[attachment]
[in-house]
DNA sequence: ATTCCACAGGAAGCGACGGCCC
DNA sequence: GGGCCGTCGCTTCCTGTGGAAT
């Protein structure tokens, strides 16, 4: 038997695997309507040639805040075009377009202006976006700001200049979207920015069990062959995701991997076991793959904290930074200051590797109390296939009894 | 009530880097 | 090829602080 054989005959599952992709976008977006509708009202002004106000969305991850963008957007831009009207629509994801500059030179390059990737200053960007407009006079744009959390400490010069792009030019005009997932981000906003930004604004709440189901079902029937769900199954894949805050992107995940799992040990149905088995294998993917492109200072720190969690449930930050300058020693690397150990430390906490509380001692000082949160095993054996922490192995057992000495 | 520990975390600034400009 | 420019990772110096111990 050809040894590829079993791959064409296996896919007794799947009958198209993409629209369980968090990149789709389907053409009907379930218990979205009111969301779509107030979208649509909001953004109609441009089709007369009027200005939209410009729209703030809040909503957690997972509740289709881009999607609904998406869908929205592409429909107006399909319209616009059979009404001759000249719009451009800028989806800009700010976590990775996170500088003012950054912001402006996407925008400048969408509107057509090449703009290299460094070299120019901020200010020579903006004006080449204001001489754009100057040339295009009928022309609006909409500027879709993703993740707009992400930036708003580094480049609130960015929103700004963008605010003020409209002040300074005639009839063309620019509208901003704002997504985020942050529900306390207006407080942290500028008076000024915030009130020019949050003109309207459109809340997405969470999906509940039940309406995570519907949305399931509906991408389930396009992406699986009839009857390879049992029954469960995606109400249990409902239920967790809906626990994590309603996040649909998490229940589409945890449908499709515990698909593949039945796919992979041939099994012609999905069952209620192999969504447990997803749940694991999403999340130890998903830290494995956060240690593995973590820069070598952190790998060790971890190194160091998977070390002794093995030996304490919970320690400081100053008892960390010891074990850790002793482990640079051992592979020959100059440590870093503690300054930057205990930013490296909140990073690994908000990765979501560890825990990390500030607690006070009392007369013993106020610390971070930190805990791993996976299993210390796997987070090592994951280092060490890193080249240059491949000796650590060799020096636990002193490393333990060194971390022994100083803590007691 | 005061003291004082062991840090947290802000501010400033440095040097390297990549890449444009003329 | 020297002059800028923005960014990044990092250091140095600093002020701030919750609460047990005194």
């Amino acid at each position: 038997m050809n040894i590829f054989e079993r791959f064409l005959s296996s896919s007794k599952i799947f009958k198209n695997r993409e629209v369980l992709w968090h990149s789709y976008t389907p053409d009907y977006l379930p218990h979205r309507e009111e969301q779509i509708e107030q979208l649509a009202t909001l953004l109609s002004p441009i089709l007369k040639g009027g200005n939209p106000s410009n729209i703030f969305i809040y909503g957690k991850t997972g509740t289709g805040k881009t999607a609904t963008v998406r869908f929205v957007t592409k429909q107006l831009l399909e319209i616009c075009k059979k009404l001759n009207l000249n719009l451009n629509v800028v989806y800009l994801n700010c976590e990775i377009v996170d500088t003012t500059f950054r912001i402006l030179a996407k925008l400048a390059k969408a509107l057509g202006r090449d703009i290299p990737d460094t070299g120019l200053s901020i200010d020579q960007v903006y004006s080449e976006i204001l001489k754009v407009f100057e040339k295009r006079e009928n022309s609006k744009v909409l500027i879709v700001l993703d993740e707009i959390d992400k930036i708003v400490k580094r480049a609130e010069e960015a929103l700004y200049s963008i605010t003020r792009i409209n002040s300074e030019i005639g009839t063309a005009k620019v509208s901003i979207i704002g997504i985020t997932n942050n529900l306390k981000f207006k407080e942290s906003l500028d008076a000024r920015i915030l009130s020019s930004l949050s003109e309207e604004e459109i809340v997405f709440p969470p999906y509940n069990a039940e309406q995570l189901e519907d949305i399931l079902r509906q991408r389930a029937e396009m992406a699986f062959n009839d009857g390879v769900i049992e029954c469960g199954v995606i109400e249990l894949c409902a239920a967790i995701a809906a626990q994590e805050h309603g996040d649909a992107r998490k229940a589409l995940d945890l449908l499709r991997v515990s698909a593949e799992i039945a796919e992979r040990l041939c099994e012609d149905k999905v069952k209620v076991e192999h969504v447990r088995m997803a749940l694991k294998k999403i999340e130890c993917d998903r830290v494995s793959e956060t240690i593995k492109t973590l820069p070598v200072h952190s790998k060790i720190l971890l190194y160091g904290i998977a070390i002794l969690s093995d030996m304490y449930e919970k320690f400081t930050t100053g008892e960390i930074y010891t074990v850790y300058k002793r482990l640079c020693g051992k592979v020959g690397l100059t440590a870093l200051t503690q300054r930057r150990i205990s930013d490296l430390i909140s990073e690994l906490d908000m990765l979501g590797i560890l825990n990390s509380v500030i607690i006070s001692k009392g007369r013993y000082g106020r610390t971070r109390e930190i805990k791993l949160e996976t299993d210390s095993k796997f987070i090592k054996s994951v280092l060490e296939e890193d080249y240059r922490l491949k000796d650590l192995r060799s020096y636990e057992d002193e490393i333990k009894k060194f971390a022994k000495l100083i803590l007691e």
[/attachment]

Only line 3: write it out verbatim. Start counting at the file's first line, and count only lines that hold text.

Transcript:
DNA sequence: GGGCCGTCGCTTCCTGTGGAAT